The High & the Low

Stuff, Sweet Stuff

Sometimes what truly matters is what’s inside a home

Illustration: Michael Witte

About three weeks before my husband and I were slated to finalize the sale of our New Orleans house, an event that still impends as I write, I thought it might be a good idea to take a gander inside our storage unit—the one we rented nine years ago, the one where we stashed a ton of stuff while we endured the torturous renovation of the Greek Revival pile we are selling, the one I figured must still be chock-full because otherwise why had we been paying for it once a month every month for all this time? It was not full, not even close. Instead, it contained: six boxes of birds’ nests; two carrying cases of cassette tapes; a broken vase; four boxes of magazines; and, most thrillingly, a Carolina Herrera cocktail dress still inside the shipping carton from my former Manhattan dry cleaner Madame Paulette.

Looking at all that space, my first thought was, naturally, “You idiot.” And then there was the slightly unsettling time capsule nature of things. The mixtapes I couldn’t bear to give up had been rendered obsolete by my iPod Nano (introduced in 2005). The magazines (House & Garden, Southern Accents, Vogue Living, Domino) that had served as inspiration for so much of my current decor are no longer published. The dress, a thing of beauty adorned with black feathers, had last graced my body ten years earlier, at my rehearsal dinner. But interesting (and, in the case of the magazines, bittersweet) as the discoveries may have been, my main emotion was relief. Though I’ve secured a rather vast temporary apartment from which to ponder our next move, I will need that mostly empty unit. For one thing, I’ve managed to collect a great many more birds’ nests.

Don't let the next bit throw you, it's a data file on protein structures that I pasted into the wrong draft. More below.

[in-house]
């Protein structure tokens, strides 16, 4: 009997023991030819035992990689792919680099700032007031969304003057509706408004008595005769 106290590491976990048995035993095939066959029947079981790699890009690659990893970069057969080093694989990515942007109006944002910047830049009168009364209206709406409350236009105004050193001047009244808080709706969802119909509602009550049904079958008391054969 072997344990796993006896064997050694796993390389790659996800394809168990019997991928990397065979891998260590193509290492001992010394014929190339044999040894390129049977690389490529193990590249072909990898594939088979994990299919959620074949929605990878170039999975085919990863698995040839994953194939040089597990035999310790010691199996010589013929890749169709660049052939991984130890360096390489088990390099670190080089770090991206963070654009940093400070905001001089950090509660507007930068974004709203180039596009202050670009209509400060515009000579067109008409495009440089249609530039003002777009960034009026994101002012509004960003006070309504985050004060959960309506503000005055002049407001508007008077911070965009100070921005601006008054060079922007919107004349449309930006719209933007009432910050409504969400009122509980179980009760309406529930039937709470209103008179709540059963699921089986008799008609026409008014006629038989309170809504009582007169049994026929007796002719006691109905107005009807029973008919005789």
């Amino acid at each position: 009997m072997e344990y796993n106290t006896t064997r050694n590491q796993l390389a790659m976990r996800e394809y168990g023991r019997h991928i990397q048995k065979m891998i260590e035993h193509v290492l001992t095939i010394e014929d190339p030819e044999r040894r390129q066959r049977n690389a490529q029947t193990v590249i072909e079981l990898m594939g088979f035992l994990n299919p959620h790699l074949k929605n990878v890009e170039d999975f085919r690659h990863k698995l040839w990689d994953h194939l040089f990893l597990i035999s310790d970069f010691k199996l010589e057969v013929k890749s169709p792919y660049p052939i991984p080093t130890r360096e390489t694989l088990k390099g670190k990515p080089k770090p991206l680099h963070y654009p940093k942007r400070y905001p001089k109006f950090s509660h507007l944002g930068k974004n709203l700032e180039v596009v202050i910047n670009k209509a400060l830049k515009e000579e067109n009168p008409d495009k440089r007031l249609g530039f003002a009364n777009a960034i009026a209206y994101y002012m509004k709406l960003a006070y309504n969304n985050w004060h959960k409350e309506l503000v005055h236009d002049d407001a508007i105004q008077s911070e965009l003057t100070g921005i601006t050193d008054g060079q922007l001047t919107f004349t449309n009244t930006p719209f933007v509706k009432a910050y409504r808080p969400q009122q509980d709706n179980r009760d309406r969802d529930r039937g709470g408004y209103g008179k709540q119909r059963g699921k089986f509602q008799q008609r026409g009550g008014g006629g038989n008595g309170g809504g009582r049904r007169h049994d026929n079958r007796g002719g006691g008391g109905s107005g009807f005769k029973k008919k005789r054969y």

Here’s the thing I’ve learned: Houses and apartments come and go, but your stuff is, well, your stuff. For example, some of the House & Gardens in the box date from 1980, the year I had my first solo apartment, near Washington, D.C.’s Dupont Circle. Since then, I’ve lived in at least eight more places, all influenced at least a little bit by the stacks of magazines I move from place to place, and by the ever-increasing amounts of stuff, from books to birds’ nests, I’ve acquired.